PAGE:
Before interviewing to be manager of James H. "Sloppy" Floyd State Park in Chattooga County, Ga., Will Wagner decided to come to town early and take a look around.
Wagner, 30, liked what he saw.
"I knew if they offered me the job I was going to take it," he said last week. "I am happy to be here."
On Feb. 16, Wagner, who had been living in Jackson, Ga., replaced Chattooga County native Tim Wilson, who retired in late 2010.
Floyd State Park covers 561 acres and has two fishing lakes, a campground, hiking trails and four cottages at the base of Taylor Ridge, south of Summerville, Ga.
The park is a favorite fishing spot for locals and a temporary home for travelers who rent the cottages and take advantage of the 25-site campground.
"We get a lot of people from Atlanta on the weekends, people who want to get away from the big city," Wagner said. "We also get a lot of campers from around North Georgia and the Chattanooga area."
The park also is the site of the popular Twisted Ankle Trail Marathon and Half Marathon in May.
Wagner, who earned a two-year business degree at Abraham Baldwin Agricultural College and a bachelor's degree in outdoor education from Georgia College, has worked in both the public and private sectors.
He led whitewater rafting trips in the Nantahala National Forest in North Carolina. While working there, he lived in a tent in the forest for four months. Then for four years he worked for High Country Outfitters as an adventure guide, leading rock climbing, caving, rafting and hiking excursions on the Ocoee River in Tennessee.
It was during some of those rock climbing and caving excursions that he became more aware of the Northwest Georgia region.
"I knew LaFayette real well, and we would often pass through Summerville on our way to Alabama for caving trips," he said. "I've always been interested in the ridge and valley region."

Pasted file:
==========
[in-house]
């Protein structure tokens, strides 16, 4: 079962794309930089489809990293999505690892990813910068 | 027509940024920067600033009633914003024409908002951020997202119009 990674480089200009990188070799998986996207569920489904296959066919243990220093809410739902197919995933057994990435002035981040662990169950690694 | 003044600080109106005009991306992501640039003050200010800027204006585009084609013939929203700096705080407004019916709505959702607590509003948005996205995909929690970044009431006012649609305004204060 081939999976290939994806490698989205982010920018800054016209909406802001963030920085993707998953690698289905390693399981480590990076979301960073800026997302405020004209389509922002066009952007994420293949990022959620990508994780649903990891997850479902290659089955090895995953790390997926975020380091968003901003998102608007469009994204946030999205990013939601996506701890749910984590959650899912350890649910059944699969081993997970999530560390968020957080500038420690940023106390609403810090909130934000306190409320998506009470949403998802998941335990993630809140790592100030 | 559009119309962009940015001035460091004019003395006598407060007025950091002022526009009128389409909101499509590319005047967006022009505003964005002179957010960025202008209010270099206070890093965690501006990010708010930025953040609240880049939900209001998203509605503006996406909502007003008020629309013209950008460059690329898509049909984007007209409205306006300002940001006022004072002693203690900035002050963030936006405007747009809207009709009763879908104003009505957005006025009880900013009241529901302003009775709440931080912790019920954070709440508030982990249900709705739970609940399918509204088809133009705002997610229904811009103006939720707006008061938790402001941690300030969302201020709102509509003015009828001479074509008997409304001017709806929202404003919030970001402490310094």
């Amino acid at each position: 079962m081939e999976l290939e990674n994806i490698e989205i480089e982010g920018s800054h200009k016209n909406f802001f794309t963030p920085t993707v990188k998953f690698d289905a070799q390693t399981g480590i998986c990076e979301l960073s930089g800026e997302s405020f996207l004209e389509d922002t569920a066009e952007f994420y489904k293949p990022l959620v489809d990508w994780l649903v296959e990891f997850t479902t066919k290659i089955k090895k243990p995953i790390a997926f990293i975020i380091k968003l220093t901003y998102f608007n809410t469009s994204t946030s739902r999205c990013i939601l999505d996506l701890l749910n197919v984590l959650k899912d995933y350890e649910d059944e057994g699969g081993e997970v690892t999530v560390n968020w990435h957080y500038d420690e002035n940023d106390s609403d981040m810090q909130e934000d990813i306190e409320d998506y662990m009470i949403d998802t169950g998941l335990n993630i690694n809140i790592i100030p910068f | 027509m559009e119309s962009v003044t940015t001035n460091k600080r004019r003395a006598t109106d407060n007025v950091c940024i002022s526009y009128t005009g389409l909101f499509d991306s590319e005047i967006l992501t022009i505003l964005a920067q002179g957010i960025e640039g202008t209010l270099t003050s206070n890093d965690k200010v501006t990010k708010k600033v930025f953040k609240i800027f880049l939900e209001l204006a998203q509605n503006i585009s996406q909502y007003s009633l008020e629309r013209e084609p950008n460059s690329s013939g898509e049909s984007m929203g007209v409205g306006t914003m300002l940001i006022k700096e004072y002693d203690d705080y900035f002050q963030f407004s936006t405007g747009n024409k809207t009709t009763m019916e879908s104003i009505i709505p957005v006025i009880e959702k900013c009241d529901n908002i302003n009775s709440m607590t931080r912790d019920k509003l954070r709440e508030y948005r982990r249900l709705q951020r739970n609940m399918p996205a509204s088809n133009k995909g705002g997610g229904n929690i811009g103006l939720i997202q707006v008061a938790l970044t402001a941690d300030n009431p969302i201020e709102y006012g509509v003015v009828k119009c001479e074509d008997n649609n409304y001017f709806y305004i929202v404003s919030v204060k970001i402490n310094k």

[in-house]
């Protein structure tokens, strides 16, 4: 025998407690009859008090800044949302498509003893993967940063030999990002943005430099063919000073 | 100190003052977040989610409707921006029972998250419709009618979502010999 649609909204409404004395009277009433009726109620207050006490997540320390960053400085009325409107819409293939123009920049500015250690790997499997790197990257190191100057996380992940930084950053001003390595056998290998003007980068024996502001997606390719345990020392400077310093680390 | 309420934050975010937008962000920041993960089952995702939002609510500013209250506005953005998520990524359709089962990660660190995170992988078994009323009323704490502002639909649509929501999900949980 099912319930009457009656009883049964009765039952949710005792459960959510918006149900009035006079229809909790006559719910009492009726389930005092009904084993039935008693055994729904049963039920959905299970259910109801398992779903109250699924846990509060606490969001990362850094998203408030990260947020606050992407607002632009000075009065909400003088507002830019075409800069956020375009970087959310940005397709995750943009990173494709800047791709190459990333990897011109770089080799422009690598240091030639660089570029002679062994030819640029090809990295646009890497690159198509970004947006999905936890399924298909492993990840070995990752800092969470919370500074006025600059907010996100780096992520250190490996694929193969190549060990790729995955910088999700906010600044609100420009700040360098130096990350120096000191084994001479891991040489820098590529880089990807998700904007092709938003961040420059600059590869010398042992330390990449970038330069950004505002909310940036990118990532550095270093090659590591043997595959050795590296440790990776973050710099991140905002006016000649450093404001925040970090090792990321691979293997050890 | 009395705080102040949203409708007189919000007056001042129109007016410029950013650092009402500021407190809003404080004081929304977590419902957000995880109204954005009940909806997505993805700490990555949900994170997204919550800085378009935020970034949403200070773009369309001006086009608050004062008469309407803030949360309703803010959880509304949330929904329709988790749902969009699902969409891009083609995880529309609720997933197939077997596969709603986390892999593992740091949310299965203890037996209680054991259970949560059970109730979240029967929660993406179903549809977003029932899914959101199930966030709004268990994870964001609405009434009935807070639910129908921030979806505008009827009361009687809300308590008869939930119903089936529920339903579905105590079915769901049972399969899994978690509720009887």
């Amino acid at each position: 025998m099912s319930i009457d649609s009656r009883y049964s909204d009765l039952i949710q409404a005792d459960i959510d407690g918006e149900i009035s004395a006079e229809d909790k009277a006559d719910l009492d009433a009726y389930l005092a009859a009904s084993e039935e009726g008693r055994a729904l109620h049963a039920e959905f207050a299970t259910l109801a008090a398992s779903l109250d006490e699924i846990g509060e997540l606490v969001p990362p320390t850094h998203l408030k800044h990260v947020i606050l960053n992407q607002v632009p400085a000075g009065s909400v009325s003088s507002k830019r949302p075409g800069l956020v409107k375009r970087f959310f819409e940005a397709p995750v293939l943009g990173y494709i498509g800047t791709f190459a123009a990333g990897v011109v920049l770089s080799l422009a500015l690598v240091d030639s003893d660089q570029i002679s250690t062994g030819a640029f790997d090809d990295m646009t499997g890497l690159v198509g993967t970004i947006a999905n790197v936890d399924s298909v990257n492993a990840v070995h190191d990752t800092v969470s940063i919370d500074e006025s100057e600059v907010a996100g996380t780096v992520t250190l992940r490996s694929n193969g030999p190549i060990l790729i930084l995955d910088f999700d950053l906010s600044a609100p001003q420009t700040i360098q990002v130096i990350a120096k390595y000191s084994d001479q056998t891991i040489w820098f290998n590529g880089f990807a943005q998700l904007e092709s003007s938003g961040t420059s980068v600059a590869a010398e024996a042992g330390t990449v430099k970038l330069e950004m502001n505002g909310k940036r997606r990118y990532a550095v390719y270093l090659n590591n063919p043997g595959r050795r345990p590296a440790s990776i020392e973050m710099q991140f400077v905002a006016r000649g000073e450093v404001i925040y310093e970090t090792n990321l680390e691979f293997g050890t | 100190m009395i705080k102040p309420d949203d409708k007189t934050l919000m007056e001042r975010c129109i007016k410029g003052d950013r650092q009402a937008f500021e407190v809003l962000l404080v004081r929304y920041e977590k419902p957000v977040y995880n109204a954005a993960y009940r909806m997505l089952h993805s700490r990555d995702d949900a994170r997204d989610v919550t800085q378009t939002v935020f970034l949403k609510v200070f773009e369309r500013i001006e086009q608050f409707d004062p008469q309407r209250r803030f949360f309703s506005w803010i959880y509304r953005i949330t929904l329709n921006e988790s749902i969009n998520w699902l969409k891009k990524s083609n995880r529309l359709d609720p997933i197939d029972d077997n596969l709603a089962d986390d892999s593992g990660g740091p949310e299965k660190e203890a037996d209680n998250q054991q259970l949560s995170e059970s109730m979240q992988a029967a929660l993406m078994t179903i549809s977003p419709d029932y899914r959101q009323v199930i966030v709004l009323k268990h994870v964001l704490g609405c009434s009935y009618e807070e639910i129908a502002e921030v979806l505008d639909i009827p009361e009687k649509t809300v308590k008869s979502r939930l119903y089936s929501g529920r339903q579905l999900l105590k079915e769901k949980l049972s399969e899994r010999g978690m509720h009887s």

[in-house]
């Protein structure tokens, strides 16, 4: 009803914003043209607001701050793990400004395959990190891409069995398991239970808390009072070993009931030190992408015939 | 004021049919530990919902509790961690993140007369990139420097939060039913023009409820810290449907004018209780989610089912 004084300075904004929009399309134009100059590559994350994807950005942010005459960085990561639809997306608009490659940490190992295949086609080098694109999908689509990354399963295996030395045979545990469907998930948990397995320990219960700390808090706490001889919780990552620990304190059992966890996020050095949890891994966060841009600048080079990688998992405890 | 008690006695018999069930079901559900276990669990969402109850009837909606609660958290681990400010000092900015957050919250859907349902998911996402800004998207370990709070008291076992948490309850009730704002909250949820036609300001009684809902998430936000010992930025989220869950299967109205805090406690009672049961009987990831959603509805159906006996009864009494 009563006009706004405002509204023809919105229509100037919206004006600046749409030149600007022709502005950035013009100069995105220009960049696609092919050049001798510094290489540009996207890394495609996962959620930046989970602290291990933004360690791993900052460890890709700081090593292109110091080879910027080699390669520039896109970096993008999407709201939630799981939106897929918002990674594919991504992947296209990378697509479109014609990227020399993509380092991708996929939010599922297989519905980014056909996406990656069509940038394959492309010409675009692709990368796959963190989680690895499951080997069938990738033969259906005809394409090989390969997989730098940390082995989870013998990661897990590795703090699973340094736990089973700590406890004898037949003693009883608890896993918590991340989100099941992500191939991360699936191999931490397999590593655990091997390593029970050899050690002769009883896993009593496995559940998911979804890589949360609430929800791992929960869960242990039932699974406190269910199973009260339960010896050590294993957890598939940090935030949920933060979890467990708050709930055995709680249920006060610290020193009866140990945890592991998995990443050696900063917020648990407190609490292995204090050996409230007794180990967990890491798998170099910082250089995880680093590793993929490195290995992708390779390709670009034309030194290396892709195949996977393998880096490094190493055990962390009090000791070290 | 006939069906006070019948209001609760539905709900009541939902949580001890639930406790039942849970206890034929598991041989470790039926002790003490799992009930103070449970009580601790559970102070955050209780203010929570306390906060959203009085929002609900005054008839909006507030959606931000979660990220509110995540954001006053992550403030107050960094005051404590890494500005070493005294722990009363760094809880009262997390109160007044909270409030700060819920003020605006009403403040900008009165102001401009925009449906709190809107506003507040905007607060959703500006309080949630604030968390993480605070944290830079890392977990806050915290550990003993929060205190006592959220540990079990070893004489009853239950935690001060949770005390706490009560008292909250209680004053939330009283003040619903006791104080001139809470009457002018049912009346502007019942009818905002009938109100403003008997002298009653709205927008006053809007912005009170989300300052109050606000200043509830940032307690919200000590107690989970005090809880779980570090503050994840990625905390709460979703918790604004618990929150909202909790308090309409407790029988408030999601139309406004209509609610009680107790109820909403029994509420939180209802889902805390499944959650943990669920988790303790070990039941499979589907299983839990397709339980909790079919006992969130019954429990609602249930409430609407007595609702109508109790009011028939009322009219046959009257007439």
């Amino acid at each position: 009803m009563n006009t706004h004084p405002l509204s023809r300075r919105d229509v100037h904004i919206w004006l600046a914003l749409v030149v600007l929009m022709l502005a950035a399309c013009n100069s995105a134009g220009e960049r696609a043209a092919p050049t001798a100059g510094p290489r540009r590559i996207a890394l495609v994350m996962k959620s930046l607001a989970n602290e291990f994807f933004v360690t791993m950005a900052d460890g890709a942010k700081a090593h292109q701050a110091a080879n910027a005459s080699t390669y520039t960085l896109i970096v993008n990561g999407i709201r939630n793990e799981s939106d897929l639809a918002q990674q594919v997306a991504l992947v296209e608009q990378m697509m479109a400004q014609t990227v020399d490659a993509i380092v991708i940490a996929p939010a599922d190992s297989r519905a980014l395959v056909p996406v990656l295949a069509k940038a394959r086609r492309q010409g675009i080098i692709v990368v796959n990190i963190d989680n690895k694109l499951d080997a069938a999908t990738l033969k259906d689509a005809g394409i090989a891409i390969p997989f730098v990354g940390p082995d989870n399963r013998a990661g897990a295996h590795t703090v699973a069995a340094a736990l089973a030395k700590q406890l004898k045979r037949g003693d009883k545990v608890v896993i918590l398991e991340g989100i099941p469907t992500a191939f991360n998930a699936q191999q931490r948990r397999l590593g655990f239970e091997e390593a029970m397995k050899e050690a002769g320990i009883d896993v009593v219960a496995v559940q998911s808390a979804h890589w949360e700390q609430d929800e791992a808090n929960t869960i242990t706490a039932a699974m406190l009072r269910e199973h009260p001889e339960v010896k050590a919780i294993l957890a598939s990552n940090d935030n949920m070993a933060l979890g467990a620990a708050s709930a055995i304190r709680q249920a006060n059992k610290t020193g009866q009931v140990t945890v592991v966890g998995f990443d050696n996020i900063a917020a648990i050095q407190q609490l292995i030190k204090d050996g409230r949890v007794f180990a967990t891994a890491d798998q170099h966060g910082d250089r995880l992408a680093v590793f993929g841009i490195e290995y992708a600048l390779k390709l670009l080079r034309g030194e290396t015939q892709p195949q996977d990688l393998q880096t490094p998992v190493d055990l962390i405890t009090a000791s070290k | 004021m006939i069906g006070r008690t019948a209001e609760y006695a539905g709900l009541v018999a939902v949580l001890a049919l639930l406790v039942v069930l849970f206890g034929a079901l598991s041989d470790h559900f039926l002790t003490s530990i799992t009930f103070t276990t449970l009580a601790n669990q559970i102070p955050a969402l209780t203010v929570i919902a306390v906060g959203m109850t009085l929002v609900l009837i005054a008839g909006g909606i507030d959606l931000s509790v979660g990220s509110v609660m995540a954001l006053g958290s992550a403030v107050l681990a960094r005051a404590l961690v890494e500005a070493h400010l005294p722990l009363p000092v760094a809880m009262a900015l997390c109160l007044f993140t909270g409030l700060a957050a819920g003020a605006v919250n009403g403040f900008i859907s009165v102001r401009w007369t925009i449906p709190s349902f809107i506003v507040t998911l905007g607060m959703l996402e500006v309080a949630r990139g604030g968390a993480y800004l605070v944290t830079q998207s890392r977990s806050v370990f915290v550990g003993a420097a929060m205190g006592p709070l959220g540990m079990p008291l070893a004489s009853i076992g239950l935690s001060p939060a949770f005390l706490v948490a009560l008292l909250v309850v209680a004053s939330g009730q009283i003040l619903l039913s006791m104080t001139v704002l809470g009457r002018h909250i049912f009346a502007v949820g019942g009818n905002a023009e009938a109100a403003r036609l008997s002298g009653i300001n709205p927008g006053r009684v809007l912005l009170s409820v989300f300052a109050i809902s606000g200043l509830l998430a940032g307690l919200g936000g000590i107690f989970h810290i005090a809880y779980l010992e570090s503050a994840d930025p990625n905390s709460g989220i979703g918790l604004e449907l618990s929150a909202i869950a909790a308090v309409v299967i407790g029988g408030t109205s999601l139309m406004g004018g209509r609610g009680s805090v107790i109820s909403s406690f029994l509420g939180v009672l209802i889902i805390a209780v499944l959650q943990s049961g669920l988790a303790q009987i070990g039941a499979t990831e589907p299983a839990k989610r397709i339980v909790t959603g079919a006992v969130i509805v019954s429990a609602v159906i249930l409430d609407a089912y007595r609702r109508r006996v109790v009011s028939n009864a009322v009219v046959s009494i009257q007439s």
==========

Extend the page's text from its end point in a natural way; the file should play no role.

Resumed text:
Wagner later worked as a park ranger at Reynolds Nature Preserve, a county-owned facility in Morrow, Ga. At the same time he was working for the state part time at nearby High Falls State Park in Jackson.
He believes his diverse work background will help in his new job.
"It's a plus for me," Wagner said. "Working in the private sector where we had to turn a profit should help me make good fiscal decisions with a taxpayer-funded park. Also, having worked for city, county and state governments helps me understand some different aspects. It's broadened my view."
Wagner oversees a staff of four full-time employees.
He said he would like to see more community-related events at the park. Nature hikes and a fishing rodeo are two possibilities, and creating more educational programs is a priority, as well, he said.
Wagner and his wife, Shelly, have moved to the county with their 2-year-old Isla. They are expecting a second child in May.
Jimmy Espy is based in Dalton. Contact him at email@example.com.